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not present in the instant case. In light of the same, the given case cannot be said to be a precedent on the general proposition as regards the status of employees of a statutory canteen established under the Act, 1948. 47. We have already referred to the decision of this Court in Parimal Chandra Raha case (supra), and, therefore, we are not referring to the said decision once over again. However, we add that in the Parimal Chandra Raha case (supra), this Court made a general observation that u .....

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etween the Corporation and the canteen workers and therefore, the canteen workers were the employees of the Corporation. This Court, while arriving at the said conclusion laid emphasis on the contract between the corporation and the contractor, whereby it was shown that the terms of the said contract were in the nature of directions to the contractor about the manner in which the canteen should be run and the canteen services should be rendered to the employees. Furthermore, it was found that ma .....

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rt must apply the test of complete administrative control. Furthermore, it would be necessary to show that there exists an employer-employee relationship between the factory and the workmen working in the canteen. In this regard, the following cases would be relevant to be noticed. 50. This Court would first refer to the relevant pronouncements by various English Courts in order to analyze their approach regarding employer-employee relationship. In the case of Ready Mix Concrete (South East) Ltd .....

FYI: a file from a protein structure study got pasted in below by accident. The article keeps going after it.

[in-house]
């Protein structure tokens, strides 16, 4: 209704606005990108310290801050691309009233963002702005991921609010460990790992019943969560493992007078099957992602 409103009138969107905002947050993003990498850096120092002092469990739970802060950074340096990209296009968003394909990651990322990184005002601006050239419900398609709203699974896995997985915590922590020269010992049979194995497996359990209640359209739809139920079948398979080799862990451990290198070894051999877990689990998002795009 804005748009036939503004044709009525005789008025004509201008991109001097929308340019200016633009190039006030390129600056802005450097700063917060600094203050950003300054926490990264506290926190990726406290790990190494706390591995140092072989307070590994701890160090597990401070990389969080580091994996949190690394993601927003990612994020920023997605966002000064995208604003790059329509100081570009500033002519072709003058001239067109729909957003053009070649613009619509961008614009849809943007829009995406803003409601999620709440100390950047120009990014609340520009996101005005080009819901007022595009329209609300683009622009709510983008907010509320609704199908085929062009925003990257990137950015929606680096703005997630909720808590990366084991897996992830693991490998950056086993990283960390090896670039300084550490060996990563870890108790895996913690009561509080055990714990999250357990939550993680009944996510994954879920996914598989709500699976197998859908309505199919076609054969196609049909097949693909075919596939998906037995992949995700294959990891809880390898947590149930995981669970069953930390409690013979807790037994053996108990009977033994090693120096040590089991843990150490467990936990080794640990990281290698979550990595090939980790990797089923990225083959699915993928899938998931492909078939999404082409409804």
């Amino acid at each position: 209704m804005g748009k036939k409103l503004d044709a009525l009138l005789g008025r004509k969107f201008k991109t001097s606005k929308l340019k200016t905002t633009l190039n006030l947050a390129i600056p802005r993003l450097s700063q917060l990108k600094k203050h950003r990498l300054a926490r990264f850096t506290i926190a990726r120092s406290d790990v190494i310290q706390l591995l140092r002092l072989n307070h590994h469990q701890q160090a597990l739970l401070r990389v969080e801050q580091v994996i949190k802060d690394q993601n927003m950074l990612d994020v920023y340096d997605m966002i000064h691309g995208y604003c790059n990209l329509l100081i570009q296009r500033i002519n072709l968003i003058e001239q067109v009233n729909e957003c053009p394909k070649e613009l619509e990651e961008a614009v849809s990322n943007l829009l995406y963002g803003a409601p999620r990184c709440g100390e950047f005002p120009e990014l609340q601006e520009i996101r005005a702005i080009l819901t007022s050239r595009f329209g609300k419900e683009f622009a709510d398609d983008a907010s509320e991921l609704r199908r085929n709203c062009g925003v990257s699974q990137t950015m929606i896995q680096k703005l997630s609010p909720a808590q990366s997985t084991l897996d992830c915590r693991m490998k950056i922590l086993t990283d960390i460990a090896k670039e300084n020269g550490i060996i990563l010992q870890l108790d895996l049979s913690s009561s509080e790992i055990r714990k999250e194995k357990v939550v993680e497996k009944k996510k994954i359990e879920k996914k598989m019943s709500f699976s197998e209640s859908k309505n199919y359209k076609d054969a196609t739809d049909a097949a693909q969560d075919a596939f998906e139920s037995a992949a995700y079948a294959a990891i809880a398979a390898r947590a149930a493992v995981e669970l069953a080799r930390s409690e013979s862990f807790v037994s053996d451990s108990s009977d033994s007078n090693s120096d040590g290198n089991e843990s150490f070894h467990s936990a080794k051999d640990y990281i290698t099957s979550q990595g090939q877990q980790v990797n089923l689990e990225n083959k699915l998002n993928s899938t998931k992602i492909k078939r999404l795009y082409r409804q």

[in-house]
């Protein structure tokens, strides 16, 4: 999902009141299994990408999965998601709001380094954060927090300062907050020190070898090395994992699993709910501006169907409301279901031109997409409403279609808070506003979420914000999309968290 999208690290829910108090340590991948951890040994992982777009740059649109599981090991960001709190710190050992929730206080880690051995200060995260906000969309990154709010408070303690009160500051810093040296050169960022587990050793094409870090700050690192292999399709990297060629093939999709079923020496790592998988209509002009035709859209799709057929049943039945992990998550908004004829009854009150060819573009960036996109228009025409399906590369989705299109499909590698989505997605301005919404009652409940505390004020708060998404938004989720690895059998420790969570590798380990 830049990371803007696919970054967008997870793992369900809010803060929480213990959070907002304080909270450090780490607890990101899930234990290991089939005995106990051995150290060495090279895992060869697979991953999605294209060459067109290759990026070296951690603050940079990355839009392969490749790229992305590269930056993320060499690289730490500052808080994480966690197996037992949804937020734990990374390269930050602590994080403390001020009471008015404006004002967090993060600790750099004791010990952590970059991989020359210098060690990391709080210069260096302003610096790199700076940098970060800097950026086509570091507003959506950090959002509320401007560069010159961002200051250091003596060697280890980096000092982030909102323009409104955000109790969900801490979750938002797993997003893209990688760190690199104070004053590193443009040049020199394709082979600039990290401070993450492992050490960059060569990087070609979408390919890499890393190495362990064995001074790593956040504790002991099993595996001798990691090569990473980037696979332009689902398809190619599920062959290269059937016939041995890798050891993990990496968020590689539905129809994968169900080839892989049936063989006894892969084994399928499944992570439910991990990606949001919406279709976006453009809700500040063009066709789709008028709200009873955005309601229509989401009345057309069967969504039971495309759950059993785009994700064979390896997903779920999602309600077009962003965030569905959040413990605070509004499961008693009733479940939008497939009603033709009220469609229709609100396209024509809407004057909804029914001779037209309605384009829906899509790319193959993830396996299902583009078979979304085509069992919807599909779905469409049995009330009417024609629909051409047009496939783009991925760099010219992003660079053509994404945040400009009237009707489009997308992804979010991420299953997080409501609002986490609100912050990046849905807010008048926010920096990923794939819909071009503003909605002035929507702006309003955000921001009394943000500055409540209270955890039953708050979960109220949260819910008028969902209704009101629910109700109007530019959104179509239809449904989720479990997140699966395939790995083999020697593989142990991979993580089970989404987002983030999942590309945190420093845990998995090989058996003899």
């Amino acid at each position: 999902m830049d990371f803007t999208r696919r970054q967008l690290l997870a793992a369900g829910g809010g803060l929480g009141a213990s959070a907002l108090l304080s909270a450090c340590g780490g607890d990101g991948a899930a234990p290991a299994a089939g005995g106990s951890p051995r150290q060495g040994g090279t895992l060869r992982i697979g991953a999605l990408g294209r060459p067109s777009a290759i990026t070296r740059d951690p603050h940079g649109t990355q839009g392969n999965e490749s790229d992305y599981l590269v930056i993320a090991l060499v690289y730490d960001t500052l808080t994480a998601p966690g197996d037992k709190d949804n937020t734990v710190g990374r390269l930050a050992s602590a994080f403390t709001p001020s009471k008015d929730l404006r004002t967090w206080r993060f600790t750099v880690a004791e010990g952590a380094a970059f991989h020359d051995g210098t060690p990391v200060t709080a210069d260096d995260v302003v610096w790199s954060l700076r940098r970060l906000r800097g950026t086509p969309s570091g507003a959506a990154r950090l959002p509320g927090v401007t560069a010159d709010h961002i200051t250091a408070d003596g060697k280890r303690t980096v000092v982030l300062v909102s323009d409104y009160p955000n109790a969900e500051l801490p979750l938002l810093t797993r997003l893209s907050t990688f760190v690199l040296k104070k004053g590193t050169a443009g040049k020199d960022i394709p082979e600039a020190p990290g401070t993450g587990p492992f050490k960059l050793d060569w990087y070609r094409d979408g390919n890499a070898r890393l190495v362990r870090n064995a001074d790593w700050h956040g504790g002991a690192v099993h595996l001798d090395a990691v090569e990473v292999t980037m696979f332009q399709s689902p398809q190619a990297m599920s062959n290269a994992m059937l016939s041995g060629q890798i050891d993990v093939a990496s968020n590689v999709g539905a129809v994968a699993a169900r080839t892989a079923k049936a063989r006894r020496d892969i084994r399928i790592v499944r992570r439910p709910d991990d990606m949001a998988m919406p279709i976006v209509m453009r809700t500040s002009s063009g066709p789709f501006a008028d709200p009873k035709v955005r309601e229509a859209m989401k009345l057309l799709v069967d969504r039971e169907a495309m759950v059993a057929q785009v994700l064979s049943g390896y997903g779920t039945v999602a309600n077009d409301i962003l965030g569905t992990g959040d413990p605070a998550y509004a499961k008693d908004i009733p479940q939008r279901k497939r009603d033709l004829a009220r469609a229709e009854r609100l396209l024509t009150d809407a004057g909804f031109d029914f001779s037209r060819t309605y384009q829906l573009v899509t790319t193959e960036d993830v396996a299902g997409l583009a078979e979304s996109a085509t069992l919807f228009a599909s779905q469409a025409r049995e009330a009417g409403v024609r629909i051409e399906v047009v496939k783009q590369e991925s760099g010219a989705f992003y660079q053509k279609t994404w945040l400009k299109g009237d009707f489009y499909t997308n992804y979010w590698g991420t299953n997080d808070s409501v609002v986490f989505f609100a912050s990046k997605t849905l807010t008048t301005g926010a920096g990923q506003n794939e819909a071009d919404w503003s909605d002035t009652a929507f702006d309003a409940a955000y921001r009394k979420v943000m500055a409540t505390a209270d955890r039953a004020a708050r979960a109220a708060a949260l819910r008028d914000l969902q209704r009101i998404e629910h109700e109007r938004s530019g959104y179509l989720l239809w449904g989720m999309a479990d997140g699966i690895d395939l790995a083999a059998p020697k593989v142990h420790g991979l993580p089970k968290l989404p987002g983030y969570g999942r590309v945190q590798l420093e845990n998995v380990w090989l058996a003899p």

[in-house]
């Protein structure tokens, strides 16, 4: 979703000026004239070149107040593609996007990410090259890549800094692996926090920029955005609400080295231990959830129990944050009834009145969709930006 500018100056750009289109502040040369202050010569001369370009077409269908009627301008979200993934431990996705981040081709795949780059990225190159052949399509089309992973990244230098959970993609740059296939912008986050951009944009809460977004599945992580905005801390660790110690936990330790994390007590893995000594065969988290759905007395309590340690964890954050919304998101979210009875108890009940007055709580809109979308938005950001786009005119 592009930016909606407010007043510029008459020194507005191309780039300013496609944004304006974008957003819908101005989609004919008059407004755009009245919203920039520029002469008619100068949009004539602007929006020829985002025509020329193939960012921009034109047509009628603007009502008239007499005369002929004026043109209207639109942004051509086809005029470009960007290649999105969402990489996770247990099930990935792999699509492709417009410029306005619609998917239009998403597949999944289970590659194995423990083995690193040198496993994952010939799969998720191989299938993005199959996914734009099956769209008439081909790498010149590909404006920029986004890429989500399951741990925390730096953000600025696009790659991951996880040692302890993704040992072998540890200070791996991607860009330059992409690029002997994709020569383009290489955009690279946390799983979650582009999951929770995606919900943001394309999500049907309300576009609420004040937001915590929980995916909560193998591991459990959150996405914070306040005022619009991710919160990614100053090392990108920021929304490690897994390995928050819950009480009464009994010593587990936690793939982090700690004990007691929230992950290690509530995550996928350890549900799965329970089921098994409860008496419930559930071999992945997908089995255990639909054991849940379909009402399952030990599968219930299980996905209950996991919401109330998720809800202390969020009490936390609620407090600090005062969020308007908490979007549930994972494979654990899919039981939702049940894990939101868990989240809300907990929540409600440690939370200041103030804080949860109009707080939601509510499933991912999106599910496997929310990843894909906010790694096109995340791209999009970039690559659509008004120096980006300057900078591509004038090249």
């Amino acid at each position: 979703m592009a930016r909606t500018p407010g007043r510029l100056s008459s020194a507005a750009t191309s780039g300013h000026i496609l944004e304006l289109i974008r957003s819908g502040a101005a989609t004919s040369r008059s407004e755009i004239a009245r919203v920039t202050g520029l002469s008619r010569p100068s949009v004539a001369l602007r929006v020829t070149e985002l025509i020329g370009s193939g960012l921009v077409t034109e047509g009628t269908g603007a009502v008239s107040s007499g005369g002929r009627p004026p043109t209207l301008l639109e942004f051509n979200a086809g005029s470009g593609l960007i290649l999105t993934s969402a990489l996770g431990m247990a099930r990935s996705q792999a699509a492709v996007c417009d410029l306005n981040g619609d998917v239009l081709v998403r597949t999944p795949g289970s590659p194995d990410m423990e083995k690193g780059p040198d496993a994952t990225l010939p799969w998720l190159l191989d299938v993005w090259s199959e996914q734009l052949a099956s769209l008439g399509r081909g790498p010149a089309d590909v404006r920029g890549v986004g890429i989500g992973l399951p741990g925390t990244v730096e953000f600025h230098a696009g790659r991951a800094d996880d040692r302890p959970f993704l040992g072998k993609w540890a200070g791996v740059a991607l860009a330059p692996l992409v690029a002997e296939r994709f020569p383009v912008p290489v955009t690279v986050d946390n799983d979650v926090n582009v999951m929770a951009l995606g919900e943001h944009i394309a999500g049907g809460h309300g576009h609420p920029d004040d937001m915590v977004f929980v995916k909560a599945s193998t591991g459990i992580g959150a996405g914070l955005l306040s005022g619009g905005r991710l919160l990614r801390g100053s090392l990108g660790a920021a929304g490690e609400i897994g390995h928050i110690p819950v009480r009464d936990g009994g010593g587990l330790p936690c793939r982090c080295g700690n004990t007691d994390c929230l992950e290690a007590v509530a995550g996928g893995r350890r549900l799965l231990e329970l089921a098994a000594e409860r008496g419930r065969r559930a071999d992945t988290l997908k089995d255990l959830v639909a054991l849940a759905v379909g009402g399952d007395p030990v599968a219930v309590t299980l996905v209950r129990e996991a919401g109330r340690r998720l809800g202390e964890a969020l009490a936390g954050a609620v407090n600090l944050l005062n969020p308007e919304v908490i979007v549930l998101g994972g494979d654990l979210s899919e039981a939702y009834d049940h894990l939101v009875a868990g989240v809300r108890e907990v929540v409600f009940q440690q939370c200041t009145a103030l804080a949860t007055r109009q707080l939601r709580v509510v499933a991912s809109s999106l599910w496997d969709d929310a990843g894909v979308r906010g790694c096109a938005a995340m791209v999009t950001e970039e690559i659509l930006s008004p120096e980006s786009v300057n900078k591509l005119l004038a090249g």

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subject to the other's control in a sufficient degree to make that other master; (iii) the other provisions of the contract are consistent with its being a contract of service. 51. In the Ready Mix Concrete case (supra), McKenna J. further elaborated upon the above-quoted conditions. As regards the first, he stated that there must be wages or remuneration; else there is no consideration and therefore no contract of any kind. As regards the second condition, he stated that control would inclu .....

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llows: (a) The master's power of selection of his servant; (b) the payment of wages or other remuneration; (c) the master's right to control the method of doing the work; and (d) the master's right of suspension or dismissal. 53. A recent decision by the Queen s Bench, in JGE v. The Trustees of Portsmouth Roman Catholic Diocesan Trust, [2012] EWCA Civ 938, Lord Justice Ward, while discussing the hallmarks of the employer-employee relationship, observed that an employee works under th .....

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rmine such a relationship. Therefore what would be needed to be done is to marshal various tests, which should cumulatively point either towards an employeremployee relationship or away from one. 54. The case of Short v. J. and W. Henderson Ltd., as cited in the Ready Mix Concrete case (supra) and in the JGE case (supra), was also referred to in the fourJudge Bench decision of this Court in Dhrangadhra Chemical Works Ltd. v. State of Saurashtra, AIR 1957 SC 274. In the Dhrangadhra Chemical Works .....

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: 15. In determining the relationship of employer and employee, no doubt, control is one of the important tests but is not to be taken as the sole test. In determining the relationship of employer and employee, all other relevant facts and circumstances are required to be considered including the terms and conditions of the contract. It is necessary to take a multiple pragmatic approach weighing up all the factors for and against an employment instead of going by the sole test of control . An in .....

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d J.C. Wood, at pp. 8 to 10.) 56. In the case of Bengal Nagpur Cotton Mills case (supra), this Court observed that: 9. In this case, the industrial adjudicator has granted relief to the first respondent in view of its finding that he should be deemed to be a direct employee of the appellant. The question for consideration is whether the said finding was justified. 10. It is now well settled that if the industrial adjudicator finds that the contract between the principal employer and the contract .....